The vast amounts of energy and resource poured into institutions such as Yale testify to a supreme sense of self-importance. Indeed, the academic culture speaks from what we have come to characterize as the ‘Ivory Tower’ with the sense of the royal ‘we’, claiming an expertise and superiority that is meant to be the latest, if not the last, word.

For the most part, theological seminaries have cast their lot with the academic culture. A glance at the faculty lists of main-line seminaries will reveal names followed by the abbreviations of academia, symbols of their expertise. But they can also be symbols of something else, something that academics in the church have a hard time confronting. Namely, conformity to the values of the academic culture.

I have joked, (actually, I have been quite serious) that every person who serves on a theological faculty should be mandated to teach confirmation classes and visit nursing homes as part of their job description. What does a Biblical theologian resplendent with a PhD have to say to a teenager in love with Ipods, laptops and pop culture? What does a high flying systematics prof have to say to a woman living out her last months in a nursing home on some nameless side street, neglected or forgotten by her family and the ‘progressing’ world around her?

If professional theologians have nothing to say to the teenage pop culture addict or a dying woman, then I have a hard time understanding what they have to say to a classroom full of seminarians destined for the trenches to do battle with “sin, death and the power of the devil”. The fact is, many of these religious professionals don’t have anything to say. They give hot air a bad name. Naturally, many would object to this. But the course descriptions of a typical mainline seminary today, Lutheran or otherwise, reveal a simple fact: the ‘schools of the prophets’ have become graduate schools in religion where the religiously diverse and inclusive values of the academic culture have made Jesus just one more option on the religious salad bar.

Theological faculties and congregations would do well to remember that it is what the church has to say to the fallen world, in its state of perpetual bondage and lostness unto death that finally matters. The academic culture and the wider society, with all their generous diversity, have no answer to these. Jesus does. For Christ, and the salvation that is in Him alone, is the heart, soul and substance of the Church’s message. It is in the sounding of this one, glorious note that the Church finds its voice, and the world its hope.

 

“May the peace of God that passes all understanding keep your hearts and minds in Christ Jesus our Lord.”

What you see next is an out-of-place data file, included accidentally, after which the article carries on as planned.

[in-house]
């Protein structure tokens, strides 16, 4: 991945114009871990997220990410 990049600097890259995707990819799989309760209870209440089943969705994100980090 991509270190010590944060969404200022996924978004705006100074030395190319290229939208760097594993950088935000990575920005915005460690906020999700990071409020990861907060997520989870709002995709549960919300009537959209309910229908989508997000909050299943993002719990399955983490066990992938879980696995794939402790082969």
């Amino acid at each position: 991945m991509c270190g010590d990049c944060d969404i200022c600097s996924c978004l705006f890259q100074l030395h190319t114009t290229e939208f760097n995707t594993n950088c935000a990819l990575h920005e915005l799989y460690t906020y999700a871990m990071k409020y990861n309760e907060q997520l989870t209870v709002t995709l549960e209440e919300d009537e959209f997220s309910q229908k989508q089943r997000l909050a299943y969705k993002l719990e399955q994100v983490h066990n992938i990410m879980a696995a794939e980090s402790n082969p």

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From Pastor Mark’s blog:

http://www.lightofthemaster.net/apps/blog

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Sacraments, Calvinism, “free-will”, ministry of the Word, stewardship, the “ministry of death”, the priesthood of all believers, and more…

An excellent class  (do not adjust your set – this one recorded in mono…but don’t let that cause you to miss this barn burner):

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listen in to >  The Ministry of the Word vs.The Ministry of Death

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Thank you, Pastor Mark.

Thank you to flicker and imkukie, for the photo.

 

 

 

 

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Still handing Christ over…50 years and counting…

Pastor Duane Berg, member of our congregation and our preacher when Pastor Mark is away, celebrated his 5oth anniversary of his ordination of ministry, by once again, handing over Christ Jesus and His forgiveness of sins:

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listen> Being in Christ – Christ being in you

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Thank you, Pastor Berg, and congratulations on 50 years of ministry proclaiming Christ and His cross for sinners!

 

And thanks to flickr and cake-creations, for the photo.

 

 

 

 

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Sanctification – The Theology of the Cross – and the similarities between Evangelical and Roman Catholic theologies

Where does the Christian life start?  From the resurrection…or the cross?

A good one. It will no doubt ruffle a few feathers…but then the pure gospel always seems to do that.

Enjoy:

Listen to >Sanctification vis a’ vis the Theology of the Cross

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Thanks, Pastor Mark.
And thanks to flickr and mirandoll, for the photo.